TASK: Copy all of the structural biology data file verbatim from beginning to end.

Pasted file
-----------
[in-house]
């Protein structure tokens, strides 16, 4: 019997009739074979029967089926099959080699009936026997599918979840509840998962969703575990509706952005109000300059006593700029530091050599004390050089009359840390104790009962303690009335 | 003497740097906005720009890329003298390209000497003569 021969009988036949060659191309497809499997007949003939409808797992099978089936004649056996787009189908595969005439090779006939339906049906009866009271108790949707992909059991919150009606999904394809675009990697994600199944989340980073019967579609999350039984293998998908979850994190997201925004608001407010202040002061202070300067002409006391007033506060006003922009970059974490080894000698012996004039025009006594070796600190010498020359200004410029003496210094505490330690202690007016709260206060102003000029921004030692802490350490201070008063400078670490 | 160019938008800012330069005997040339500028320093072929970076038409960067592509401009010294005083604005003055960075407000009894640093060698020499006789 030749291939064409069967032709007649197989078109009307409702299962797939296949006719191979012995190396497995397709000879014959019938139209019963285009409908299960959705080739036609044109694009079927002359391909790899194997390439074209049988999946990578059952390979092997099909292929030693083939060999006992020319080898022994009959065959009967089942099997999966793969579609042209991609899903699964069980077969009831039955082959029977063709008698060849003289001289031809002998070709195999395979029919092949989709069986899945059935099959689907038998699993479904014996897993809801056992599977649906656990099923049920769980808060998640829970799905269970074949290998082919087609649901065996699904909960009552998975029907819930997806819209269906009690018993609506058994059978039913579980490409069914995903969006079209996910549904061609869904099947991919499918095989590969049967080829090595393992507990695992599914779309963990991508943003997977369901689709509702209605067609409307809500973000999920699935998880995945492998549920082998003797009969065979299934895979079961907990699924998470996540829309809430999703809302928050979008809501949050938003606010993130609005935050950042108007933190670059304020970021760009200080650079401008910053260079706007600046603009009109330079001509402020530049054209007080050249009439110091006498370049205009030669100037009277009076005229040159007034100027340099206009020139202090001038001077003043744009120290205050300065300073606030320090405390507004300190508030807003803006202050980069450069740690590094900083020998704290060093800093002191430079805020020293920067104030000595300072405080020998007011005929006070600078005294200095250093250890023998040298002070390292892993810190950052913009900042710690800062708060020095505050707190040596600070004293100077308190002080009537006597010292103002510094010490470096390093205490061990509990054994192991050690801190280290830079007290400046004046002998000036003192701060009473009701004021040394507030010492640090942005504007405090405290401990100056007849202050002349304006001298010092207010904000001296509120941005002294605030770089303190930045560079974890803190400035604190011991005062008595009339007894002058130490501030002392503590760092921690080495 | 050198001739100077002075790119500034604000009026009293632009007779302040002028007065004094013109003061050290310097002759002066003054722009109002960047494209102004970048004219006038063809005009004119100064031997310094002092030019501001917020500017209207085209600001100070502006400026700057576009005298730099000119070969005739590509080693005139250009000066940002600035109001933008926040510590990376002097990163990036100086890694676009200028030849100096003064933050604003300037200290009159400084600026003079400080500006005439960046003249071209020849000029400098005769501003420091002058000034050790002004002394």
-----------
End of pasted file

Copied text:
[in-house]
């Protein structure tokens, strides 16, 4: 019997009739074979029967089926099959080699009936026997599918979840509840998962969703575990509706952005109000300059006593700029530091050599004390050089009359840390104790009962303690009335 | 003497740097906005720009890329003298390209000497003569 021969009988036949060659191309497809499997007949003939409808797992099978089936004649056996787009189908595969005439090779006939339906049906009866009271108790949707992909059991919150009606999904394809675009990697994600199944989340980073019967579609999350039984293998998908979850994190997201925004608001407010202040002061202070300067002409006391007033506060006003922009970059974490080894000698012996004039025009006594070796600190010498020359200004410029003496210094505490330690202690007016709260206060102003000029921004030692802490350490201070008063400078670490 | 160019938008800012330069005997040339500028320093072929970076038409960067592509401009010294005083604005003055960075407000009894640093060698020499006789 030749291939064409069967032709007649197989078109009307409702299962797939296949006719191979012995190396497995397709000879014959019938139209019963285009409908299960959705080739036609044109694009079927002359391909790899194997390439074209049988999946990578059952390979092997099909292929030693083939060999006992020319080898022994009959065959009967089942099997999966793969579609042209991609899903699964069980077969009831039955082959029977063709008698060849003289001289031809002998070709195999395979029919092949989709069986899945059935099959689907038998699993479904014996897993809801056992599977649906656990099923049920769980808060998640829970799905269970074949290998082919087609649901065996699904909960009552998975029907819930997806819209269906009690018993609506058994059978039913579980490409069914995903969006079209996910549904061609869904099947991919499918095989590969049967080829090595393992507990695992599914779309963990991508943003997977369901689709509702209605067609409307809500973000999920699935998880995945492998549920082998003797009969065979299934895979079961907990699924998470996540829309809430999703809302928050979008809501949050938003606010993130609005935050950042108007933190670059304020970021760009200080650079401008910053260079706007600046603009009109330079001509402020530049054209007080050249009439110091006498370049205009030669100037009277009076005229040159007034100027340099206009020139202090001038001077003043744009120290205050300065300073606030320090405390507004300190508030807003803006202050980069450069740690590094900083020998704290060093800093002191430079805020020293920067104030000595300072405080020998007011005929006070600078005294200095250093250890023998040298002070390292892993810190950052913009900042710690800062708060020095505050707190040596600070004293100077308190002080009537006597010292103002510094010490470096390093205490061990509990054994192991050690801190280290830079007290400046004046002998000036003192701060009473009701004021040394507030010492640090942005504007405090405290401990100056007849202050002349304006001298010092207010904000001296509120941005002294605030770089303190930045560079974890803190400035604190011991005062008595009339007894002058130490501030002392503590760092921690080495 | 050198001739100077002075790119500034604000009026009293632009007779302040002028007065004094013109003061050290310097002759002066003054722009109002960047494209102004970048004219006038063809005009004119100064031997310094002092030019501001917020500017209207085209600001100070502006400026700057576009005298730099000119070969005739590509080693005139250009000066940002600035109001933008926040510590990376002097990163990036100086890694676009200028030849100096003064933050604003300037200290009159400084600026003079400080500006005439960046003249071209020849000029400098005769501003420091002058000034050790002004002394």